- Know the role of social media. Social media is a great add-on but unless you are truly paying for advertisements your organic growth will be extremely small and slow. A lot of people start a business and then try to market it through their family and friends on social media. We keep hearing what a great avenue these are to market, but it’s simply not true. Sure, you can get a free page but the owners and shareholders of these social media sites aren’t stupid. Your posts are not shared wide and far to your market unless you are paying for the advertisements. And then you have to deal with the trolls (and that is a full article all of its own for another day). People do expect social media for a business, but you can’t rely on it as your sole source of advertising. Also, the people who use twitter are vastly different from those who use Facebook and Pinterest. And those who use LinkedIn are very different than those using Instagram and Snapchat. Then you have the bloggers and vloggers, again, very different. Generic posting to every social media site is not the most productive usage of these sites. The key is in building relationships, conversing, responding, having fun, giving facts, and not just pushing sales. Social media advertising, when done right, is very time-consuming. But, then again, building and maintaining relationships always are.
- Pursue your passion but serve your market. We, myself included, often want to go into business because we have a passion for something particular. Those who love what they do never labor, or so the saying goes. If you buy product you buy for your market, not what you like. That’s a difficult concept for some. The question isn’t; “Do I love it?” The question is; “Will they love it enough to buy it?”
- Never stop learning. Read. Google. Watch YouTube. Watch TedTalks. The internet makes learning available to all. If you want to know about something you can almost always find it on the internet. And, if all else fails watch Shark Tank. Seriously, their panel asks entrepreneurs great probing questions. It will give a very clear idea of what works and what doesn’t.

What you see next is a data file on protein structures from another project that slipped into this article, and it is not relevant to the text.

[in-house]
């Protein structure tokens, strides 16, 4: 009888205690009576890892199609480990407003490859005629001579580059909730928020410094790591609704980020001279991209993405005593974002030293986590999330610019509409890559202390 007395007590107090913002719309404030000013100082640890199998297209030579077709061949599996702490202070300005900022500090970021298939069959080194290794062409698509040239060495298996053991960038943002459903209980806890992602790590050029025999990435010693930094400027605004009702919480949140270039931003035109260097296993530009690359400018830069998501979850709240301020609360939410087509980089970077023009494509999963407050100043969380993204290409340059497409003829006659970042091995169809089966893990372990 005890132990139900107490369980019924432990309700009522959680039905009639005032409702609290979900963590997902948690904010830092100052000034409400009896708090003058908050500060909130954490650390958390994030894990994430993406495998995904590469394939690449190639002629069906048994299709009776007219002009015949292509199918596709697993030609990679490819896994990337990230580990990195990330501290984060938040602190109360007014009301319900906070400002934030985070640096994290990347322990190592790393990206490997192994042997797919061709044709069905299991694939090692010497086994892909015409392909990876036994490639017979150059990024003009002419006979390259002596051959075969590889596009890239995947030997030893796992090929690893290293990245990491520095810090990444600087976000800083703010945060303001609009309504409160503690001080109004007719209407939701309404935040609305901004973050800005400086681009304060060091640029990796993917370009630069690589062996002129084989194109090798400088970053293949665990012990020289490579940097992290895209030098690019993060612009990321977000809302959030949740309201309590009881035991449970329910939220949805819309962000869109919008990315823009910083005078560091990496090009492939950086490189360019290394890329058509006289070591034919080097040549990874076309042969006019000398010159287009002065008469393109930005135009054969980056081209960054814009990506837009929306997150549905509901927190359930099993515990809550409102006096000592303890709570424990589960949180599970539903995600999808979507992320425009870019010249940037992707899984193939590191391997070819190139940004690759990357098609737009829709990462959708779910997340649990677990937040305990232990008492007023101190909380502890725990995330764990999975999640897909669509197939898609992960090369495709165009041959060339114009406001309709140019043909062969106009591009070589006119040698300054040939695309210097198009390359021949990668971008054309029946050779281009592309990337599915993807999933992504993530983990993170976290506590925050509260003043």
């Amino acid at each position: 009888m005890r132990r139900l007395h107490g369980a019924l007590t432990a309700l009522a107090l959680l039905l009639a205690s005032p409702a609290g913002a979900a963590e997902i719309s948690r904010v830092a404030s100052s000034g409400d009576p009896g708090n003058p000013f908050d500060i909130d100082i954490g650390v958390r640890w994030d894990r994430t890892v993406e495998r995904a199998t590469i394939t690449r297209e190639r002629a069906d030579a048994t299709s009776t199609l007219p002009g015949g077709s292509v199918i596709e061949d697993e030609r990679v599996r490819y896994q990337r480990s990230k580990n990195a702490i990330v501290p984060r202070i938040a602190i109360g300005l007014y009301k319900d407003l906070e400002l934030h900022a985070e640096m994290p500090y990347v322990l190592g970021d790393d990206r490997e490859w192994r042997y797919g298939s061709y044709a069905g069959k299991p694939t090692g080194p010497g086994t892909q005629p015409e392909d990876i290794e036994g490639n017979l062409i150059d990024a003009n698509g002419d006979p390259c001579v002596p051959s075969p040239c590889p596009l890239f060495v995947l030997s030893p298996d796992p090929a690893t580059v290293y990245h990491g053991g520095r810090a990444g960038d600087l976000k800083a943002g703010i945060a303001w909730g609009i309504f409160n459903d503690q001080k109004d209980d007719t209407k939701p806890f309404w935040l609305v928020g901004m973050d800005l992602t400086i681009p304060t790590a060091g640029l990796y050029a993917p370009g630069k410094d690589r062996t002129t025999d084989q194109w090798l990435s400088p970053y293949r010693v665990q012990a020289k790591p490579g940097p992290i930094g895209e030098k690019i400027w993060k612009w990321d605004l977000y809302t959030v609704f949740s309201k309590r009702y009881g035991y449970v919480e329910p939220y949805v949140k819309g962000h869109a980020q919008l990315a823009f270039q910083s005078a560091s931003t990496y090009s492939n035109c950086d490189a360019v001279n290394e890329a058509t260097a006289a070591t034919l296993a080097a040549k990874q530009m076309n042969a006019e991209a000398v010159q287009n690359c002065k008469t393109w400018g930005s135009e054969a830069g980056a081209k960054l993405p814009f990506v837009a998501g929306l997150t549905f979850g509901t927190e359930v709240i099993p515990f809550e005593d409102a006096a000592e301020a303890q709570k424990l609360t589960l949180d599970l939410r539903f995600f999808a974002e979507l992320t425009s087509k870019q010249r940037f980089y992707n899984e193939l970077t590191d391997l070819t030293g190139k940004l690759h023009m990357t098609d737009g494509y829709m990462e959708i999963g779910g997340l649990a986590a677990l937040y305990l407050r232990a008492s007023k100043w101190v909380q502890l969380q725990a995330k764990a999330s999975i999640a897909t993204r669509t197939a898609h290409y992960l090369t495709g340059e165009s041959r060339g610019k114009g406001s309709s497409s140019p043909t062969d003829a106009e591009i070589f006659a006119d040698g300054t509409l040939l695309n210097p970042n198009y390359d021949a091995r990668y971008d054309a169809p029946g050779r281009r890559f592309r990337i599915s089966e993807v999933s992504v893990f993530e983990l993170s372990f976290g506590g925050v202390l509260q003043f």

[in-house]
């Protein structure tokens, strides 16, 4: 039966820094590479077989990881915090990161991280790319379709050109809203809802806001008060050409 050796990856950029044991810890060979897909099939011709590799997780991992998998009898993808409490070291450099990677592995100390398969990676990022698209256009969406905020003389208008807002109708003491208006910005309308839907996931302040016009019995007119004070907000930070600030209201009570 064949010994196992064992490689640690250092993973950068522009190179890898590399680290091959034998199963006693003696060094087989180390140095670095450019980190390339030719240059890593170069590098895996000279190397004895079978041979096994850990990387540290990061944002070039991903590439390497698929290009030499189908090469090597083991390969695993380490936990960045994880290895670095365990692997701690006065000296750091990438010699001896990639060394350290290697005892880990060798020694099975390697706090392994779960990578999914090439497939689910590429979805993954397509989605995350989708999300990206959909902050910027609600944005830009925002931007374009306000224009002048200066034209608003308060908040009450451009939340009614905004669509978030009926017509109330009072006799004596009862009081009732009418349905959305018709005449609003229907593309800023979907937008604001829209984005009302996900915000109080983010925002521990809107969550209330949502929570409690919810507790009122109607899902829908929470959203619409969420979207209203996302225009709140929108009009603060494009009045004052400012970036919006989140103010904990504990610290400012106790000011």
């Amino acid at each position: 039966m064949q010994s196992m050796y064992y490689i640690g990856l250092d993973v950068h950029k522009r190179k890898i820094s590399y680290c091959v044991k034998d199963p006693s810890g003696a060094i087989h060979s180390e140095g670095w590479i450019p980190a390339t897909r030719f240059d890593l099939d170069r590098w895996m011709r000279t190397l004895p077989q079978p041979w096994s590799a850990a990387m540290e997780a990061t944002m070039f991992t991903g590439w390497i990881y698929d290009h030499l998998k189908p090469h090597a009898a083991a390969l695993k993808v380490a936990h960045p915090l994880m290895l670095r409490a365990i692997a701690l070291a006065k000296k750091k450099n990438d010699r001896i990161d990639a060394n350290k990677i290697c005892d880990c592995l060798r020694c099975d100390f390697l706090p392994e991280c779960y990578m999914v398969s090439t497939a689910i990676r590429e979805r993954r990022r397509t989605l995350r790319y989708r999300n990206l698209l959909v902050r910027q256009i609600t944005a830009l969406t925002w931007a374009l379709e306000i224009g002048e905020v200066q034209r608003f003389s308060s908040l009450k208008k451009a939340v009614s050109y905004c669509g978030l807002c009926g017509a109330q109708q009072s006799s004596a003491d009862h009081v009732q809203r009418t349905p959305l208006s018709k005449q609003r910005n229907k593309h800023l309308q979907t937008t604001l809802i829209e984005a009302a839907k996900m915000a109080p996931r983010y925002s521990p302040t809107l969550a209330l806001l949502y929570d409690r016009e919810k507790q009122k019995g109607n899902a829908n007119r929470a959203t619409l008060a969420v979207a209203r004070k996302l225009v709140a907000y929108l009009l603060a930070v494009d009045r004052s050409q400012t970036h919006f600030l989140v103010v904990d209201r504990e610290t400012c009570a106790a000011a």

- Numbers don’t lie. I often ask two questions; “What do the numbers say?” and “What evidence do you have to support what you are saying?” Theories are great. Dreams are wonderful. Ideas are invigorating. Creative pursuits are fun. But, the numbers tell the real story. If it is true there will be evidence to support your position. Data mining in business should not be overlooked. What product or service are they buying? Whose buying it (sex, age, location)? Use this information to tweak your model and advertising goals. The numbers don’t lie.
- Know when to quit. I always test an idea before sinking myself into it. I’m a creative type. I enjoy harnessing an idea and blossoming it into a reality, but I also know my weaknesses. Test the water with your toe before jumping in naked and screaming for help because the water is cold! Starting a business is a big pursuit. Don’t throw good money after bad. Never let your ego or fear of failure get in the way of good economic sense. Learn. Adjust. Try Again. The process of elimination is a great learning tool. We often uncover what works by uncovering what does not.
I love entrepreneurs. I encourage creative spirits. I love those with big dreams and fierce attitudes. This post is not intended to discourage or ever dissuade anyone from taking the next step. The purpose is to share some truths and realties behind the shiny and alluring lights of business ownership. May your business pursuits always lead to gateways of success.